Incidents like the killing of Pat Tillman punch holes in the nationalistic myth, and if there should be a full-scale revelation, the hole might become a considerable tear. But it’s likely that the government will find ways to keep that from happening.
July 25, 2007
Maureen Dowd has an amusing column today about how even her right-wing siblings are beginning to have doubts about the wisdom of George W. Bush. I understand, at least partially, how she feels because I too have quite a few relatives who were supporters of the Great Decider. I’m not sure whether their admiration remains as avid as it once was because I haven’t talked with them about him over the past eighteen months.
I confess, though, that I doubt many of them have fallen away from the true faith. That’s because their support has been based not on a mistaken reading of Bush and his cronies but rather because they know exactly who he is, and they like him for it.
We are in error if we think the core of modern Republican loyalty has been garnered through manipulation. The people I know who admire Bush have not been duped -- at least no more than they want to be duped. Instead, they like him because he actually wants the kind of country they want.
Those of us who find that sort of country detestable shouldn’t delude ourselves into thinking that a revelation of Bush’s genuine character will win virtually everyone to our side. It won’t.
On the key issue of respect and cooperation with the rest of the world, the genuine Bushites love the president because they know he cares nothing for international amity. They don’t either. They want the United States to be a nation that scorns other parts of the world. They are genuinely like the TV character who goes around proclaiming, “God bless America, and no place else!” They can’t imagine why God would have any concern for foreigners and they believe that in the mind of the deity, all persons not born in the USA are foreigners. If you find that hard to believe, that’s because you haven’t hung out in the right filling stations at the right crossroads in what the mainstream media love to call the “Heartland.”
You can go down the list of quarrels Bush’s critics have with him -- protection of the environment, respect for scientific knowledge, over-reliance on military force, a cavalier attitude toward civil rights, the use of torture and incarceration with no hint of habeas corpus, the assumption that we know, exactly, who God is and we have not a sliver of doubt that he’s always on our side, a dismissive stance towards the idea that the public has a right to know what its government is doing. On every one of these issues, I have members of my extended family who are completely on Bush’s side and can’t imagine that he has ever done anything wrong.
Does this mean they are bad, or stupid people? Not necessarily. It just means they want to live in a country that’s markedly different from the one I want. And if you think they’re going to change their preferences any time soon, you are seriously naïve.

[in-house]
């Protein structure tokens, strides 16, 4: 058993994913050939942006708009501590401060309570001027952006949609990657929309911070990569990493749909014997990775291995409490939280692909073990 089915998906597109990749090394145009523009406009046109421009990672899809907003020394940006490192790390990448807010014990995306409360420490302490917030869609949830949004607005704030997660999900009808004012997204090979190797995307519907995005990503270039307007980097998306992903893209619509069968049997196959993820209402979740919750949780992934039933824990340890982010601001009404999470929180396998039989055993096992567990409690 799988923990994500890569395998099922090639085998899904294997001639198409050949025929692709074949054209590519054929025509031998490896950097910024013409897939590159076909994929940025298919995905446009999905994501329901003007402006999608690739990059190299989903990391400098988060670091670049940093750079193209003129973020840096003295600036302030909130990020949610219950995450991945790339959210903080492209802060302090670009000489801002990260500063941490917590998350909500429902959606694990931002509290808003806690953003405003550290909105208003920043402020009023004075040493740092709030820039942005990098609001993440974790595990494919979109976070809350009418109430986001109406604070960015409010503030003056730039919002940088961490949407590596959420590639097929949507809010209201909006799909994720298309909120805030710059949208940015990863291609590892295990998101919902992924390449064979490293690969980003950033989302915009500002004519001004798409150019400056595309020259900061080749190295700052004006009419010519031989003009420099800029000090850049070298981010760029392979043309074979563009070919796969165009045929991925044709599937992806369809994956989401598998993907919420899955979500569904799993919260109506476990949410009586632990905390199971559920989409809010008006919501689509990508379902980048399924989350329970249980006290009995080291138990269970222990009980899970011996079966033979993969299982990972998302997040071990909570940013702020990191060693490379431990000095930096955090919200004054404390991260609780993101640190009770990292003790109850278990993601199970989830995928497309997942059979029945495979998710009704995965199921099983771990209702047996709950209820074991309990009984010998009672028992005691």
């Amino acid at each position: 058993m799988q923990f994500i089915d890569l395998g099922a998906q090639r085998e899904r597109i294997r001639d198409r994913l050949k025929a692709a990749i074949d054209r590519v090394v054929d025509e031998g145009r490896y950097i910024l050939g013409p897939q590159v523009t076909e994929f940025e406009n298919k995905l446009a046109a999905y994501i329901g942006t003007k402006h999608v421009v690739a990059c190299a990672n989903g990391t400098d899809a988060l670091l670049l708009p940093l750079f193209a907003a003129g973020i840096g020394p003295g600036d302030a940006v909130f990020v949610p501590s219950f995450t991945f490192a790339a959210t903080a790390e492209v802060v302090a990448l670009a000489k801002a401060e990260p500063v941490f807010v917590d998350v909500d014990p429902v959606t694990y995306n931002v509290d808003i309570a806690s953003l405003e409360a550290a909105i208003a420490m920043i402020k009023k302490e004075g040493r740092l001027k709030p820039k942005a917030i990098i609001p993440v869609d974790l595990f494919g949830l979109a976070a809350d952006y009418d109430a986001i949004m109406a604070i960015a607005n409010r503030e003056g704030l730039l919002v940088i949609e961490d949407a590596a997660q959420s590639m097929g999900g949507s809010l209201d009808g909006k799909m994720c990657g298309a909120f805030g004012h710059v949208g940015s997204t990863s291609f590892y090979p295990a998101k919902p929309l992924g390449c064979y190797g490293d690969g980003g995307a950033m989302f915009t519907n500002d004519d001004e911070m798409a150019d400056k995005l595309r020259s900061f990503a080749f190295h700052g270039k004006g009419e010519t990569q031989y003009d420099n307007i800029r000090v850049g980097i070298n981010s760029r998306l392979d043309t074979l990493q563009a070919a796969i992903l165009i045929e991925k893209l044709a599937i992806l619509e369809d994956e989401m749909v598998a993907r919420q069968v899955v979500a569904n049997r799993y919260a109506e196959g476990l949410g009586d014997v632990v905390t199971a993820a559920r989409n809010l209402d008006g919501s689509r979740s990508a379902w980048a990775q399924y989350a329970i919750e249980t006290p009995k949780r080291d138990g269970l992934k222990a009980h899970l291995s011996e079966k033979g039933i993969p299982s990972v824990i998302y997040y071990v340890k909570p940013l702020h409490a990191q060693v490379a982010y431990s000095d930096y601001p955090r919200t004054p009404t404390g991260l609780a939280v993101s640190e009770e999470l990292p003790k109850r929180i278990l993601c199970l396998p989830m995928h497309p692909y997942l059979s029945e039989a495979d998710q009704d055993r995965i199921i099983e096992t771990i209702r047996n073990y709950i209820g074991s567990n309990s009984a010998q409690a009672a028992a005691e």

July 24, 2007
David Brooks ends his column in the New York Times today with the stirring adage: "in the long run, facts matter." He is attempting to persuade us that the U.S. economy is essentially healthy and that criticisms about the growing gap between the wealthy and everybody else are simplifications which don’t begin to address what’s really happening.
He bases his conclusions on what he chooses to call the economic facts.
He doesn’t bother to tell you that what economists call facts are a highly artificial definition of that seemingly straight-forward term, and one that doesn’t take into account what functions as fact in the lives of ordinary people.
In the measurement system of economists, growth is anything that generates dollars, and for economists growth is good. It doesn’t matter what the underlying activity is. In the mind of an economist, if a nation could capture and enhance the global cigarette market, and thereby generate billions of dollars, that would be a great thing, even thought the actual economic activity would be spreading poison all around the world. In fact, the treatment of cancers caused by those cigarettes, is also generating dollars, which add to economic growth. Whoopee!
In the value scheme of men like Brooks and the dispensers of Republican philosophy there is no concern for the human quality of an economic activity. It can be murderous and still be cheered on because the cranking out of dollars is the only thing that matters. Maybe that involves a certain sort of factuality but it’s not one to offer much consolation to people who see the quality of their lives degenerating. There have been reports recently that within a decade a majority of the adults in the United States will be obese. Making them fat generates billions of dollars also, but it takes a peculiar notion of betterment to see their fatness as a great advance.
If Mr. Brooks is really concerned with facts he might want to shift his attention to what’s actually happening and moderate his fascination with the statistics by which economists spin out their restricted vision of what it is that gives meaning to human life.
July 22, 2007